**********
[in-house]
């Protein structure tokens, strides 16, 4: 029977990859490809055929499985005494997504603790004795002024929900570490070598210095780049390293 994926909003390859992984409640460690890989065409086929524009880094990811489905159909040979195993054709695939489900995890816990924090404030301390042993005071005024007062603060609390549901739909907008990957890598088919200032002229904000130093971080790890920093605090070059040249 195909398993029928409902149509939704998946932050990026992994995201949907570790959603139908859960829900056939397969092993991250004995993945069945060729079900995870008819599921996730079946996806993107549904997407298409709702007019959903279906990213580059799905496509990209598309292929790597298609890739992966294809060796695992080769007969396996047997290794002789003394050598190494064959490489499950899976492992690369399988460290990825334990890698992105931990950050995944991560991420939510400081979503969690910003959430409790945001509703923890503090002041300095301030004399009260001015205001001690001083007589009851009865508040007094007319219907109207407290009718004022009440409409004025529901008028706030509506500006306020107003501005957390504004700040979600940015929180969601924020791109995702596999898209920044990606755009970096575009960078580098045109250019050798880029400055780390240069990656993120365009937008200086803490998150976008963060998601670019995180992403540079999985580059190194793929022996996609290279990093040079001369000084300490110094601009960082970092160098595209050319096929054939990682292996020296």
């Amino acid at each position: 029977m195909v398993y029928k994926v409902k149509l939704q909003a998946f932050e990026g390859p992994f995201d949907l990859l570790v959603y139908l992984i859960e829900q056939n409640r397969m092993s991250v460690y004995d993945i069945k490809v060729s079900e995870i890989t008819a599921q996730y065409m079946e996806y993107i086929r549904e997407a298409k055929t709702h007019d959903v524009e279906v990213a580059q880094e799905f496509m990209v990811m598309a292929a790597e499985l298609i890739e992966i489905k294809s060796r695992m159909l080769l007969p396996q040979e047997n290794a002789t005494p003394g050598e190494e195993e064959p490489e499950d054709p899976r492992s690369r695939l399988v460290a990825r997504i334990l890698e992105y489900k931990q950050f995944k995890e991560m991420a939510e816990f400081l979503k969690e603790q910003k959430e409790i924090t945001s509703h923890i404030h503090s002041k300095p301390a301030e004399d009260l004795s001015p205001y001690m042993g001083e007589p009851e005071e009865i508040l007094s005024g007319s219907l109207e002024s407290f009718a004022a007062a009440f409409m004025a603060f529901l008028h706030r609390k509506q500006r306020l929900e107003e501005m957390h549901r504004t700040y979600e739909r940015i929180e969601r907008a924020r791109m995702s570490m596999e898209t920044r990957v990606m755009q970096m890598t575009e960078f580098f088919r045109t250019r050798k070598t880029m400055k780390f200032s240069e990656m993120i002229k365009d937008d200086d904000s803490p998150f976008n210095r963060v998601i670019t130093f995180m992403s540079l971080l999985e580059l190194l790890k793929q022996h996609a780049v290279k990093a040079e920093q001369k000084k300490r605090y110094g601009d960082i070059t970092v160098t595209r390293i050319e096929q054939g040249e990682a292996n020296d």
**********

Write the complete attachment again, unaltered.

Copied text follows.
[in-house]
């Protein structure tokens, strides 16, 4: 029977990859490809055929499985005494997504603790004795002024929900570490070598210095780049390293 994926909003390859992984409640460690890989065409086929524009880094990811489905159909040979195993054709695939489900995890816990924090404030301390042993005071005024007062603060609390549901739909907008990957890598088919200032002229904000130093971080790890920093605090070059040249 195909398993029928409902149509939704998946932050990026992994995201949907570790959603139908859960829900056939397969092993991250004995993945069945060729079900995870008819599921996730079946996806993107549904997407298409709702007019959903279906990213580059799905496509990209598309292929790597298609890739992966294809060796695992080769007969396996047997290794002789003394050598190494064959490489499950899976492992690369399988460290990825334990890698992105931990950050995944991560991420939510400081979503969690910003959430409790945001509703923890503090002041300095301030004399009260001015205001001690001083007589009851009865508040007094007319219907109207407290009718004022009440409409004025529901008028706030509506500006306020107003501005957390504004700040979600940015929180969601924020791109995702596999898209920044990606755009970096575009960078580098045109250019050798880029400055780390240069990656993120365009937008200086803490998150976008963060998601670019995180992403540079999985580059190194793929022996996609290279990093040079001369000084300490110094601009960082970092160098595209050319096929054939990682292996020296």
């Amino acid at each position: 029977m195909v398993y029928k994926v409902k149509l939704q909003a998946f932050e990026g390859p992994f995201d949907l990859l570790v959603y139908l992984i859960e829900q056939n409640r397969m092993s991250v460690y004995d993945i069945k490809v060729s079900e995870i890989t008819a599921q996730y065409m079946e996806y993107i086929r549904e997407a298409k055929t709702h007019d959903v524009e279906v990213a580059q880094e799905f496509m990209v990811m598309a292929a790597e499985l298609i890739e992966i489905k294809s060796r695992m159909l080769l007969p396996q040979e047997n290794a002789t005494p003394g050598e190494e195993e064959p490489e499950d054709p899976r492992s690369r695939l399988v460290a990825r997504i334990l890698e992105y489900k931990q950050f995944k995890e991560m991420a939510e816990f400081l979503k969690e603790q910003k959430e409790i924090t945001s509703h923890i404030h503090s002041k300095p301390a301030e004399d009260l004795s001015p205001y001690m042993g001083e007589p009851e005071e009865i508040l007094s005024g007319s219907l109207e002024s407290f009718a004022a007062a009440f409409m004025a603060f529901l008028h706030r609390k509506q500006r306020l929900e107003e501005m957390h549901r504004t700040y979600e739909r940015i929180e969601r907008a924020r791109m995702s570490m596999e898209t920044r990957v990606m755009q970096m890598t575009e960078f580098f088919r045109t250019r050798k070598t880029m400055k780390f200032s240069e990656m993120i002229k365009d937008d200086d904000s803490p998150f976008n210095r963060v998601i670019t130093f995180m992403s540079l971080l999985e580059l190194l790890k793929q022996h996609a780049v290279k990093a040079e920093q001369k000084k300490r605090y110094g601009d960082i070059t970092v160098t595209r390293i050319e096929q054939g040249e990682a292996n020296d």